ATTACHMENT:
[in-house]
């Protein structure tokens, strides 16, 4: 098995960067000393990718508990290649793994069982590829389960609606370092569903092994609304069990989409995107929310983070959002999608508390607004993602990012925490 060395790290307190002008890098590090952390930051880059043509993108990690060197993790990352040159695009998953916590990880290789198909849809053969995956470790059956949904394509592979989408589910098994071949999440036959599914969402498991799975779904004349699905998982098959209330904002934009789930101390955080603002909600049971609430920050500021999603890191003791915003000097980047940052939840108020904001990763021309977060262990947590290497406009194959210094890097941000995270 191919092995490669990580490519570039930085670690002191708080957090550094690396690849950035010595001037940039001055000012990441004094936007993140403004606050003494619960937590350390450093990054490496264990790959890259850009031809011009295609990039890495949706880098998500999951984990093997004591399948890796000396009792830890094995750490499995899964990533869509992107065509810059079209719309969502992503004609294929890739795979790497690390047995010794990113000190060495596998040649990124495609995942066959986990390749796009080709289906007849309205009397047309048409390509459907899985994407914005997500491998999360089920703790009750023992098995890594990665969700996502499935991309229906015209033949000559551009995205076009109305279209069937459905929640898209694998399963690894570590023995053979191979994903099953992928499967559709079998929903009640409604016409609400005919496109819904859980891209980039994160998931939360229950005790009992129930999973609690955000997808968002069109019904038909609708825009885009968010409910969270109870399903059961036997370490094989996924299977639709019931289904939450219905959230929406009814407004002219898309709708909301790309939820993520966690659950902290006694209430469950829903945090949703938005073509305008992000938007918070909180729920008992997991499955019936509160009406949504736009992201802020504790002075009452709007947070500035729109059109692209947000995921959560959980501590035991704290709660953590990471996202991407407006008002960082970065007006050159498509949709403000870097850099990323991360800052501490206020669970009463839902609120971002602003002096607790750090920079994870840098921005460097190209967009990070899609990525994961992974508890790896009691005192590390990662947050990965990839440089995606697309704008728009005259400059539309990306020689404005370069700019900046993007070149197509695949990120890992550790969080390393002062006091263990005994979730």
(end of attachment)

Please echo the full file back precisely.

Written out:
[in-house]
């Protein structure tokens, strides 16, 4: 098995960067000393990718508990290649793994069982590829389960609606370092569903092994609304069990989409995107929310983070959002999608508390607004993602990012925490 060395790290307190002008890098590090952390930051880059043509993108990690060197993790990352040159695009998953916590990880290789198909849809053969995956470790059956949904394509592979989408589910098994071949999440036959599914969402498991799975779904004349699905998982098959209330904002934009789930101390955080603002909600049971609430920050500021999603890191003791915003000097980047940052939840108020904001990763021309977060262990947590290497406009194959210094890097941000995270 191919092995490669990580490519570039930085670690002191708080957090550094690396690849950035010595001037940039001055000012990441004094936007993140403004606050003494619960937590350390450093990054490496264990790959890259850009031809011009295609990039890495949706880098998500999951984990093997004591399948890796000396009792830890094995750490499995899964990533869509992107065509810059079209719309969502992503004609294929890739795979790497690390047995010794990113000190060495596998040649990124495609995942066959986990390749796009080709289906007849309205009397047309048409390509459907899985994407914005997500491998999360089920703790009750023992098995890594990665969700996502499935991309229906015209033949000559551009995205076009109305279209069937459905929640898209694998399963690894570590023995053979191979994903099953992928499967559709079998929903009640409604016409609400005919496109819904859980891209980039994160998931939360229950005790009992129930999973609690955000997808968002069109019904038909609708825009885009968010409910969270109870399903059961036997370490094989996924299977639709019931289904939450219905959230929406009814407004002219898309709708909301790309939820993520966690659950902290006694209430469950829903945090949703938005073509305008992000938007918070909180729920008992997991499955019936509160009406949504736009992201802020504790002075009452709007947070500035729109059109692209947000995921959560959980501590035991704290709660953590990471996202991407407006008002960082970065007006050159498509949709403000870097850099990323991360800052501490206020669970009463839902609120971002602003002096607790750090920079994870840098921005460097190209967009990070899609990525994961992974508890790896009691005192590390990662947050990965990839440089995606697309704008728009005259400059539309990306020689404005370069700019900046993007070149197509695949990120890992550790969080390393002062006091263990005994979730």